New Provisions and Regulations for Venezuelan Remittances
Venezuela announced strict cryptocurrency enforcement this past January on the 31, where the country insisted that the “Petro” cryptocurrency, the countries’ inclusive digital asset, be used as the main form of transaction, value transfer, and payments across the country. Many have speculated about the Petro cryptocurrency, as the digital asset claims to be federally audited and backed at all times on a 1:1 basis equivalent to a barrel of oil. This means that the Petro will only, theoretically, fluctuate in value depending on the price of oil, and with a purpose of not being devalued or inflated as was the case with the Venezuelan Bolivar.
The new remittance laws set in place by Venezuela state that for each remittance transaction, a minimum of 15% will be retained for fees on all cryptocurrency related remittances. For example, if you were looking to send $100 (Converted to the Venezuelan Petro) to a family member, you would be given a 15% fee, so your family member would only receive $85. Sunacrip has also placed maximum limits on the remittance payments, specifically at $3,000/monthly for the amount of Petro you are allowed to use in remittances.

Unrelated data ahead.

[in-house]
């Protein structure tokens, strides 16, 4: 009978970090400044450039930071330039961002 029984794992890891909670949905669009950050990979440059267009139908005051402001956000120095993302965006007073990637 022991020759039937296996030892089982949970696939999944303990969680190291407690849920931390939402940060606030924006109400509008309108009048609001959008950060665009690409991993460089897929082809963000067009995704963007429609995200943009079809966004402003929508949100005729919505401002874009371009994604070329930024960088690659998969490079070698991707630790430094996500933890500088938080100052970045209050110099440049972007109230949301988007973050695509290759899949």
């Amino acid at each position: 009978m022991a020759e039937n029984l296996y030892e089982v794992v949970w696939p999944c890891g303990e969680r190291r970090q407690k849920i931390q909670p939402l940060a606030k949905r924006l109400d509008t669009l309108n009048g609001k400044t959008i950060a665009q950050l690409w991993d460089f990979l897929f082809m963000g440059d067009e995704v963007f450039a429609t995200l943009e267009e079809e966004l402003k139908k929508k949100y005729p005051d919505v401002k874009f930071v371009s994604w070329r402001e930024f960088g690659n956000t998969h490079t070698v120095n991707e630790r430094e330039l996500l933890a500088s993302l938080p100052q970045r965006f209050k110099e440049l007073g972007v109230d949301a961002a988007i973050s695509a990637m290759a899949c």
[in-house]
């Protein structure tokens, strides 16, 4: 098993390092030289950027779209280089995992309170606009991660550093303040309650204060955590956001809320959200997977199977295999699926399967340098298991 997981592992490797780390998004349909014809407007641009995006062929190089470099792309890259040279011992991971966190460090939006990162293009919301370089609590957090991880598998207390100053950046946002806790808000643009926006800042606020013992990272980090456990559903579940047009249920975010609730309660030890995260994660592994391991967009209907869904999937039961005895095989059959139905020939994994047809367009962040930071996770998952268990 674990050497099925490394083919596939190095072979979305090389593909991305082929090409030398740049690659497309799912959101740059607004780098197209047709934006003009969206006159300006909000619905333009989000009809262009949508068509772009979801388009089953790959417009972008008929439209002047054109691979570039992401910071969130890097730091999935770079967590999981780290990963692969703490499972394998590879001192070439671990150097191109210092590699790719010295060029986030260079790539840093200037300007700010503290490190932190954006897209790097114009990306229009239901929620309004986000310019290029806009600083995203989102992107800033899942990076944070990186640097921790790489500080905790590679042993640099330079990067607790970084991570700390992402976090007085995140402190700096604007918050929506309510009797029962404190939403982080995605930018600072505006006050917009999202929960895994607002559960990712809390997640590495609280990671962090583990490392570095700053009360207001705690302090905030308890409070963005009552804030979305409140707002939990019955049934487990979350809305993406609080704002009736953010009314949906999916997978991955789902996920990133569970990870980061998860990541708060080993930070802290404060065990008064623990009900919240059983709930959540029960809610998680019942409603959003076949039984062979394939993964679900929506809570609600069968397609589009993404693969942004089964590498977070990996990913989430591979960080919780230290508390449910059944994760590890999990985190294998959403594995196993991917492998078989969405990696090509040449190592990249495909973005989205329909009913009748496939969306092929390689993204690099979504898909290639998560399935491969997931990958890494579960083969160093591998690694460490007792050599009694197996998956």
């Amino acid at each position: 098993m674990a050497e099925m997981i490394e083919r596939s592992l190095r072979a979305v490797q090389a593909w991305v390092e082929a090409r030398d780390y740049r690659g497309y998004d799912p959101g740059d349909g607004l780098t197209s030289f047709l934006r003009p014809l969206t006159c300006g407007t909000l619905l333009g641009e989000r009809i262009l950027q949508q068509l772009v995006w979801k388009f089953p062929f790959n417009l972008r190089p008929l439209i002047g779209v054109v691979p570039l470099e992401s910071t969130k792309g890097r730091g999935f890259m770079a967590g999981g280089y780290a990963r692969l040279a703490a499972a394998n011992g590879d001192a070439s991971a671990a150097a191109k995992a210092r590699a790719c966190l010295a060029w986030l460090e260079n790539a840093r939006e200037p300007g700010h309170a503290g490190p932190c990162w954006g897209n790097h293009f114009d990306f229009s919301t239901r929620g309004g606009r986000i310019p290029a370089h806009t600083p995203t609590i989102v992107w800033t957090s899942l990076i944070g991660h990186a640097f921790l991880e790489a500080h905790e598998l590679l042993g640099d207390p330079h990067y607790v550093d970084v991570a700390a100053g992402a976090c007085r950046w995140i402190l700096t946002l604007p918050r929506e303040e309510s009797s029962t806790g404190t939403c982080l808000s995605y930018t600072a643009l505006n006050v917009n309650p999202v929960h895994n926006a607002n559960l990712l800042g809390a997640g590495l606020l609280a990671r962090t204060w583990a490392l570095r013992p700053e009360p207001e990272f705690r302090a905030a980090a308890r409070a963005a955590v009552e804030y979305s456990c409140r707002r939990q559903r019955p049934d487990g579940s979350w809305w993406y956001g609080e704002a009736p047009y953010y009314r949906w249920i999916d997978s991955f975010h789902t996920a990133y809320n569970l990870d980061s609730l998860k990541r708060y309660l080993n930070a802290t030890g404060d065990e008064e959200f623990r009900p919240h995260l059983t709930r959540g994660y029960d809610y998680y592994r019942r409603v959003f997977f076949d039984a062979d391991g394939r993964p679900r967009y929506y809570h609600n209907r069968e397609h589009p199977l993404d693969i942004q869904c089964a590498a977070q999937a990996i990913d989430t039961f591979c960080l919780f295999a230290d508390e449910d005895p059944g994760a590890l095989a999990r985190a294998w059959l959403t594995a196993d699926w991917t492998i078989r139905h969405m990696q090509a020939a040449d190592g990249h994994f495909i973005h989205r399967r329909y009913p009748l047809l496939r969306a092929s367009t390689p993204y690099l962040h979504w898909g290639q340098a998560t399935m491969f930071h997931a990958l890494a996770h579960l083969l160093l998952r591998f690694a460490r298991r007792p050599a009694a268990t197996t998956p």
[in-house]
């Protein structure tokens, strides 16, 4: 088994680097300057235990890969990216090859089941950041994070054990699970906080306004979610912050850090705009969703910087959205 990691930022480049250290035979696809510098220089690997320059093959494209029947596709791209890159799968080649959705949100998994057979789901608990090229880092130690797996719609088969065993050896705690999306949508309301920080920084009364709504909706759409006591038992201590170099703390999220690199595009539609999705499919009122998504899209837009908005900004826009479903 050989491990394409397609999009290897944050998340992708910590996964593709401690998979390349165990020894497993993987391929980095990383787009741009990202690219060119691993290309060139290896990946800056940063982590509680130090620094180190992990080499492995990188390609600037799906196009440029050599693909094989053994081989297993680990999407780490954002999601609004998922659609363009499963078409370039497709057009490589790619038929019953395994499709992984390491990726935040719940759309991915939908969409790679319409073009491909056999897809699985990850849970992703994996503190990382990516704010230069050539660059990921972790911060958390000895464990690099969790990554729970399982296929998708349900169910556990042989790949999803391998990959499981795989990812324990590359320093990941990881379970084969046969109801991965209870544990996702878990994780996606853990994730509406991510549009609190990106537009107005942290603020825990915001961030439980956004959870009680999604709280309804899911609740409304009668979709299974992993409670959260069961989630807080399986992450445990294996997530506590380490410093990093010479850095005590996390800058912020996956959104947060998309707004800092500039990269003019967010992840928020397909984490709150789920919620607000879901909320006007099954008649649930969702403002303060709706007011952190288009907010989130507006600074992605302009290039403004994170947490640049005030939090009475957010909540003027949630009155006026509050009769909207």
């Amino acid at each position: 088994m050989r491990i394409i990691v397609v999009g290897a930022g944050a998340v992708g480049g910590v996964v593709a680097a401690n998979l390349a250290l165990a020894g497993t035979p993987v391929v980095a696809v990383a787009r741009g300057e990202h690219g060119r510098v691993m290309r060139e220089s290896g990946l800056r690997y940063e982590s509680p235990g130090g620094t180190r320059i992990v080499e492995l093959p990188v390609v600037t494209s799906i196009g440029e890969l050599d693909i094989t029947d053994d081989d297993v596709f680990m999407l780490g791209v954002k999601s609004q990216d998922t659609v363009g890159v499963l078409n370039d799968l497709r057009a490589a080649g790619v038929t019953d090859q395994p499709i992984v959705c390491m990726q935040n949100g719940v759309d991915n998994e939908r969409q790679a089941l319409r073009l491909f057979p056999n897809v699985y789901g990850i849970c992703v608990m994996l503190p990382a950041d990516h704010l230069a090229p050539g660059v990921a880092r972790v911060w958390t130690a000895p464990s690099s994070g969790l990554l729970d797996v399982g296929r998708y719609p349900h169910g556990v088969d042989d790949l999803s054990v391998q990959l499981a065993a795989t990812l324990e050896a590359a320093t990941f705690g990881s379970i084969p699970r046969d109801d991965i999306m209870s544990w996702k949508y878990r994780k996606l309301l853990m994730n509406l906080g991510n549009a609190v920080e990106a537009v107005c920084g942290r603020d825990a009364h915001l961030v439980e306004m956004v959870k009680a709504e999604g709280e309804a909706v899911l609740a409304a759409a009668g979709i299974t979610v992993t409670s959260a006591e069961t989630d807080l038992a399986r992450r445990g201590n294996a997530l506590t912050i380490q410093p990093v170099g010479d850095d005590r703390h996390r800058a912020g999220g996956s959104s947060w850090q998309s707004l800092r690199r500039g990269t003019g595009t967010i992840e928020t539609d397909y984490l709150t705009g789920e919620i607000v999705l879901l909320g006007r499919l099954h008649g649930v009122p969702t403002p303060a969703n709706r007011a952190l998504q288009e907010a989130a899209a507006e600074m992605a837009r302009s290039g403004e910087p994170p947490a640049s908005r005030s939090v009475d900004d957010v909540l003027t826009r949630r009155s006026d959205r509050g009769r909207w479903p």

New Fees: The Controversy
Many in the Spanish and South American blockchain economy have publicly stated their complaints and disagreement with the new remittance laws. Since cryptocurrency was originally instantiated in hopes of decreasing costs, increasing speed, and cutting out the middleman so that a currency of pure decentralization and monetary use could be utilized, many are disappointed at the news. Many are upset because the new laws impose fees and middlemen for a product that was claimed to never have the aforementioned.
Additionally, civilians of Venezuela are now under even more pressure, as just recently they were forced in a public statement for change to start using the Petro cryptocurrency; now, with already near worthless fiat currencies, the civilians must switch to a new form of technology as well as deal with fees that are cutting huge amounts of their capital off when sending or receiving. The South American community has publicly indicated through Twitter and other social media outlets their discontent with the new changes and hopes that the provisions will be reviewed.